Turning now to that single MS I examined, I once again do not intend to do the job of the descriptive catalogues (LP MS 149 – James, vol. 1, pp. 24 – 25), especially considering the complicated custodial history of the manuscript. Rather I will make some general observations on the MS in regards to its history as an artefact, its contents, and construction.

MS 149 comprises of two distinct codices, the first of which has garnered extensive scholarly attention. The scribe(s) used a very clean Anglo-Saxon script (insular half uncial perhaps? – picture of f.23 v. below), and the resulting codex is locatable as a text owned by Leofric – the bishop of Exeter between 1050 and 1072. Leofric’s person, his known interest in MS acquisition, and his geographical and temporal location in the transition from Anglo-Saxon to Anglo-Norman rule, are what bring this codex to scholarly attention. The contents are far from innovative, despite the lovely script, containing Bede’s commentary on John’s Apocalypse, and Augustine’s treatise on adulterous marriages. Despite the different topics of the two texts it contains, the scribe (or commission) seems to have conceived this codex as a single volume, with the script consistent throughout and the latter text starting immediately after the former, halfway through a quire.

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The second codex, which was that of interest to me, was written around two centuries later and shows significant changes in scribal standards in the adoption of book hand (? – picture of f.164 v. below). It was originally owned by the Augustine priory of Lanthony in Gloucestershire. That this is bound with the Leofric codex from Exeter exemplifies the nature of Insular archives in microcosm. The codices were created in geographically and temporally disparate locations, yet in the MS dispersal after the dissolution of the monasteries, both monastic texts made their way into a single private collection. I have been unable to locate precisely when the two codices were bound together, however this was not an uncommon practice of the post-Reformation MS collectors and it was likely done in the 16th or 17th century. It is not difficult to see why they would have been joined by a later collector – bracketed by the Enchiridion of Augustine, and his de penitencia, the Vita is anomalous within the second codex. Both codices give primacy to the works of Augustine and it is likely this that brings these two distinctive books together in one binding.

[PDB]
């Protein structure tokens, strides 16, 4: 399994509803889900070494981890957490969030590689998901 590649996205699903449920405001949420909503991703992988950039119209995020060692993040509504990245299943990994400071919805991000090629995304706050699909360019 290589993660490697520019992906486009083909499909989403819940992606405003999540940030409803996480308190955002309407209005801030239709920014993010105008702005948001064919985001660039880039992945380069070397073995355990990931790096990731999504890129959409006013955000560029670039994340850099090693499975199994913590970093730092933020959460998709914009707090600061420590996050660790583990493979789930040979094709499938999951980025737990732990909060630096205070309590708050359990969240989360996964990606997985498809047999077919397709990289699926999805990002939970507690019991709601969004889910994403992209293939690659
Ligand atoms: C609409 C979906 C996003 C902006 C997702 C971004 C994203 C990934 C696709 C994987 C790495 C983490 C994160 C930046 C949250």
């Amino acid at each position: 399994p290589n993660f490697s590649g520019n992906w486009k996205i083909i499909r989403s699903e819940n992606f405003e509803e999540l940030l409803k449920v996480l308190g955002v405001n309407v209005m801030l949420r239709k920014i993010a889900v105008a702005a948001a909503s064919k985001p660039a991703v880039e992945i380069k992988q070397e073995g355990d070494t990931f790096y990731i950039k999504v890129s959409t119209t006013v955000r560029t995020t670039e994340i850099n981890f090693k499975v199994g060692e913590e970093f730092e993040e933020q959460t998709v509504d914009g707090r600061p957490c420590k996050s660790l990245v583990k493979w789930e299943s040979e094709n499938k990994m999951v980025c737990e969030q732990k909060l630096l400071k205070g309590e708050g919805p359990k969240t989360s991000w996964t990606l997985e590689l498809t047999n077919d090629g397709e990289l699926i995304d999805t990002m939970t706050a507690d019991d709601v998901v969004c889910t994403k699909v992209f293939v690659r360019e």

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In content, the text of the Vita S. Eadwardi regis et martyris in MS 149 reflects the ‘wicked stepmother’ narrative described in my post on Edward the Martyr, and is largely the same as the text I viewed at Trinity College Dublin. As such it assists in the thoroughness of my research, but only insofar as I can state that Lambeth Palace MS 149 does not innovate upon the text of the Vita.